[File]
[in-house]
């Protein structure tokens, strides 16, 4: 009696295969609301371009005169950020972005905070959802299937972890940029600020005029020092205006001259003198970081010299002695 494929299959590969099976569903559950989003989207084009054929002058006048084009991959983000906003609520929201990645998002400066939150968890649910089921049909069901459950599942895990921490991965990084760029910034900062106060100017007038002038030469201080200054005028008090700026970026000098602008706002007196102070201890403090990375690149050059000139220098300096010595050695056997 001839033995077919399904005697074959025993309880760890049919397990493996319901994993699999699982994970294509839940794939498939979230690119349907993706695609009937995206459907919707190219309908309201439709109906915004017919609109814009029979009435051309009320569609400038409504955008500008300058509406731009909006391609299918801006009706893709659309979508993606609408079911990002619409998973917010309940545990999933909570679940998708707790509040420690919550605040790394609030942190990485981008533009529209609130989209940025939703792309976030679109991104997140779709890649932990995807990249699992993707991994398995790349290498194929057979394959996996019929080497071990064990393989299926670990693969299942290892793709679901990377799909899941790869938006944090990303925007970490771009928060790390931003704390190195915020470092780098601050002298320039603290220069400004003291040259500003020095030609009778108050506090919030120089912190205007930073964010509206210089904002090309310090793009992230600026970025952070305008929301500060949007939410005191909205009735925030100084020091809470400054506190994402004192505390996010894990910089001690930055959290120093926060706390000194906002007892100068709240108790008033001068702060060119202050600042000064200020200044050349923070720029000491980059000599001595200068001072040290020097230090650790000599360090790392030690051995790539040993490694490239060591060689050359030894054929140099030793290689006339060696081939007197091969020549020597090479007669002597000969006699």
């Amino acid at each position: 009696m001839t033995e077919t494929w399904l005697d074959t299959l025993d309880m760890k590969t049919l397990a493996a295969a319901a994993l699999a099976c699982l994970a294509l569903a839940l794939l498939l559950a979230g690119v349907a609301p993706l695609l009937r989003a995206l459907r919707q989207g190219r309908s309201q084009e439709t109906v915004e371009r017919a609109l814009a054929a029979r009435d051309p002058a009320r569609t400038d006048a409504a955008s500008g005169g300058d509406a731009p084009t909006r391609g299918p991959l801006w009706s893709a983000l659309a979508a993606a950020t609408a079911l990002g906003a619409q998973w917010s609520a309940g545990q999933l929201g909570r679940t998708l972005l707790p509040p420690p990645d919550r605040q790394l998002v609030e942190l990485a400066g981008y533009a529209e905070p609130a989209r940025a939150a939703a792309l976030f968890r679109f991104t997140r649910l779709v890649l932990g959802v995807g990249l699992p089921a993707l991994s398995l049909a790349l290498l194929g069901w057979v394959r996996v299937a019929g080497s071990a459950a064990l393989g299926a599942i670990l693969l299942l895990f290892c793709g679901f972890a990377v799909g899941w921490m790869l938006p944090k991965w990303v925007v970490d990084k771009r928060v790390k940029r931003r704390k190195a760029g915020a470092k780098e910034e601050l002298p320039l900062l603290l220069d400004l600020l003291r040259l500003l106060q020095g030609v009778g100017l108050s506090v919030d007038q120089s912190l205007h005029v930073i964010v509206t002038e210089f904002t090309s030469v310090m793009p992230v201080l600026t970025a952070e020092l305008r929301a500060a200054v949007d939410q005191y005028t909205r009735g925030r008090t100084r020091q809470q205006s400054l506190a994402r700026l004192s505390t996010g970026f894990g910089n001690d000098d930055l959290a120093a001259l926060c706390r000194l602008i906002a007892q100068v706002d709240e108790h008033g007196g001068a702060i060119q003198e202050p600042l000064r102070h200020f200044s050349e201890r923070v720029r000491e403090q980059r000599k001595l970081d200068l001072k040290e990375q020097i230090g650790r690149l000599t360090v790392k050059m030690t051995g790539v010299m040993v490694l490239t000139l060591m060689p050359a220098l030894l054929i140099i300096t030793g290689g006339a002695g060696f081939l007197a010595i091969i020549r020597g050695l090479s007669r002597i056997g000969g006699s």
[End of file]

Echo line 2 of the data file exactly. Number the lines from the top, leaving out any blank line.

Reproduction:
């Protein structure tokens, strides 16, 4: 009696295969609301371009005169950020972005905070959802299937972890940029600020005029020092205006001259003198970081010299002695 494929299959590969099976569903559950989003989207084009054929002058006048084009991959983000906003609520929201990645998002400066939150968890649910089921049909069901459950599942895990921490991965990084760029910034900062106060100017007038002038030469201080200054005028008090700026970026000098602008706002007196102070201890403090990375690149050059000139220098300096010595050695056997 001839033995077919399904005697074959025993309880760890049919397990493996319901994993699999699982994970294509839940794939498939979230690119349907993706695609009937995206459907919707190219309908309201439709109906915004017919609109814009029979009435051309009320569609400038409504955008500008300058509406731009909006391609299918801006009706893709659309979508993606609408079911990002619409998973917010309940545990999933909570679940998708707790509040420690919550605040790394609030942190990485981008533009529209609130989209940025939703792309976030679109991104997140779709890649932990995807990249699992993707991994398995790349290498194929057979394959996996019929080497071990064990393989299926670990693969299942290892793709679901990377799909899941790869938006944090990303925007970490771009928060790390931003704390190195915020470092780098601050002298320039603290220069400004003291040259500003020095030609009778108050506090919030120089912190205007930073964010509206210089904002090309310090793009992230600026970025952070305008929301500060949007939410005191909205009735925030100084020091809470400054506190994402004192505390996010894990910089001690930055959290120093926060706390000194906002007892100068709240108790008033001068702060060119202050600042000064200020200044050349923070720029000491980059000599001595200068001072040290020097230090650790000599360090790392030690051995790539040993490694490239060591060689050359030894054929140099030793290689006339060696081939007197091969020549020597090479007669002597000969006699």